nep-ure New Economics Papers
on Urban and Real Estate Economics
Issue of 2008‒07‒20
fourteen papers chosen by
Steve Ross
University of Connecticut

  1. The Train has Left the Station: Real Estate Price Effects of Mainline Realignment in Berlin By Gabriel Ahlfeldt
  2. Markets and Housing Finance By Veronica Cacdac Warnock; Francis E. Warnock
  3. A Study of Closing Costs for FHA Mortgages By HUD - PD&R
  4. On Roots of Housing Bubbles By Erdem Basci; Ismail Saglam
  5. Monument Protection: Internal and External Price Effects By Gabriel Ahlfeldt; Wolfgang Maennig
  6. The Long-Run Impact of New Zealand's Structural Reform on Local Communities By Steven Stillman; Malathi Velamuri
  7. The Impact of Local Public Services and Geographical Cost of Living Differences on Poverty Estimates By Rolf Aaberge, Audun Langørgen, Magne Mogstad and Marit Østensen
  8. Inflation and the Measurement of Saving and Housing Affordability By Andrew Coleman
  9. Health status, Neighbourhood effects and Public choice: Evidence from France By Thierry Debrand; Aurélie Pierre; Caroline Allonier; Veronique Lucas-Gabrielli
  10. Taxation, infrastructure, and endogenous trade costs in New Economic Geography By Gruber, Stefan; Marattin, Luigi
  11. Rural and Urban Establishment Births and Deaths Using the U.S. Census Bureau’s Business Information Tracking Series By Lawrence A. Plummer; Brian Headd
  12. ARE FINANCIAL CRISES ALIKE? By MArdi Dungey; Renee Fry; Brenda Gonzales-Hermosillo; Vance L. Martin; Chrismin Tang
  13. Regional unemployment forecasts with spatial interdependencies By Schanne, Norbert; Wapler, Rüdiger; Weyh, Antje
  14. How to Determine whether Regional Markets are Integrated? Theory and Evidence from European Electricity Markets By Janos Feidler; Klaas Staal

  1. By: Gabriel Ahlfeldt (Chair for Economic Policy, University of Hamburg)
    Abstract: While there is an increasing body of literature testing for a correlation between access to regional markets and economic activity, little evidence is available for market access being of causal importance for economic development. This paper investigates the impact of exogenous variation to cities and regions on an urban scale. We study the case of Berlin where the western central business district unexpectedly became disconnected from long-distance railway connections. A combined hedonic and difference-in-difference approach is employed to show that property transaction prices within areas identified to experience a particularly strong decline in accessibility are reduced by approximately 22% after announcement of a new transport plan. We show that this treatment effect is not attributable to effects other than variation of access to cities and regions.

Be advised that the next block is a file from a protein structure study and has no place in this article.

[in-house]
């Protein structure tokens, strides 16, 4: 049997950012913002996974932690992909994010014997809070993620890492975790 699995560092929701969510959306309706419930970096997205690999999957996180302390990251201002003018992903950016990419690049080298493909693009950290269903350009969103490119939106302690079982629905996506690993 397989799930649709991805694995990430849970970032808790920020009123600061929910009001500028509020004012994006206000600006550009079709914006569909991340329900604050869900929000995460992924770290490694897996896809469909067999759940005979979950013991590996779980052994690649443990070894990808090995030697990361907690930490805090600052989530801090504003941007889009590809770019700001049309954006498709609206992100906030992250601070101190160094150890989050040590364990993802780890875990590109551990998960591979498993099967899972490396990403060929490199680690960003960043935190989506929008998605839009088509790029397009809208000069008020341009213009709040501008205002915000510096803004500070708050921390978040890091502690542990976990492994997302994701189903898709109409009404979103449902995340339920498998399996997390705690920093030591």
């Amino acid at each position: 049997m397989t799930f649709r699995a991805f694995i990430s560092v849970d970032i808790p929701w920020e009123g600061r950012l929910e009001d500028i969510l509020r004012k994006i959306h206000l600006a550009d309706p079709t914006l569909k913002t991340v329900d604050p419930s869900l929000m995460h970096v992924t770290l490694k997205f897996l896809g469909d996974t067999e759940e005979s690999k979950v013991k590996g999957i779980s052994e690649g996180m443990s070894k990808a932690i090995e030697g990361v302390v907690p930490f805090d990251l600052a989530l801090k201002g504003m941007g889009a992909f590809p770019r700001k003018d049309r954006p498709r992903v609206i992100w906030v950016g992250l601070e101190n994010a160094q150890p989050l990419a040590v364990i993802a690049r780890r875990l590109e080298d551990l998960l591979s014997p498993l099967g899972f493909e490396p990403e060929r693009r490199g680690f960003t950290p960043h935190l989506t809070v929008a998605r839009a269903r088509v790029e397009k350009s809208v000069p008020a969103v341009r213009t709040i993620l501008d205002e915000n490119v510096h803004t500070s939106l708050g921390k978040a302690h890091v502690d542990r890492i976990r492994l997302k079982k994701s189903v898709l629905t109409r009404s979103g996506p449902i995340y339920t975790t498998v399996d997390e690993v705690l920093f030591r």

Keywords: Market access variation, hedonic model, difference-in-difference, railway system, Berlin
    JEL: R11 R12 R21 R40 R53 R58
    Date: 2008
  2. By: Veronica Cacdac Warnock (University of Virginia, Hong Kong Institute for Monetary Research); Francis E. Warnock (University of Virginia, Institute for International Integration Studies, National Bureau of Economic Research, Hong Kong Institute for Monetary Research)
    Abstract: We examine the extent to which markets enable the provision of housing finance across a wide range of countries. Housing is a major purchase requiring long-term financing, and the factors that are associated with well functioning housing finance systems are those that enable the provision of long-term finance. Across all countries, controlling for country size, we find that countries with stronger legal rights for borrowers and lenders (through collateral and bankruptcy laws), deeper credit information systems, and a more stable macroeconomic environment have deeper housing finance systems. These same factors also help explain the variation in housing finance across emerging market economies. Across developed countries, which tend to have low macroeconomic volatility and relatively extensive credit information systems, variation in the strength of legal rights helps explain the extent of housing finance. We also examine another potential factor ¨C the existence of sizeable government securities markets ¨C that might enable the development of emerging markets' housing finance systems, but we find no evidence supporting that.
    Keywords: mortgage, housing finance, emerging markets
    JEL: G10 G18 G28 O16
    Date: 2008–03
  3. By: HUD - PD&R
    Abstract: This study presents findings on how much borrowers pay in closing costs when they buy a house, how much these costs vary, and factors to which the variation is related. The analysis uses data from a national sample of 7,560 FHA-insured, 30-year fixed-rate home purchase loans. Data were collected on how much borrowers paid for lender or broker services, title services, and real estate agent's services, and linked to information on borrower and loan characteristics, including loan amounts, interest rates, credit history, income, borrowers' race and ethnicity, and the racial composition and educational attainment in the borrower's neighborhood. The analysis focuses in turn on fees paid to lenders and mortgage brokers, to title companies, and to real estate agents.
    JEL: G21
    Date: 2008–05
  4. By: Erdem Basci; Ismail Saglam
    Date: 2008–07
  5. By: Gabriel Ahlfeldt (Chair for Economic Policy, University of Hamburg); Wolfgang Maennig (Chair for Economic Policy, University of Hamburg)
    Abstract: This paper analyses the impact of heritage-listed buildings on condominium transaction prices in Berlin, Germany. We use transaction data to test for price differentials between listed and non-listed properties and to study their impact on surrounding property prices. Proximity to built heritage is captured by distance to listed houses and indicators capturing neighborhoods with built heritage. Impact is assessed by applying a hedonic model to micro-level data and a non-parametric approach to location. While our findings suggest that listed properties do not sell at a premium or discount, heritage-listed buildings are found to have positive external effects on surrounding property prices.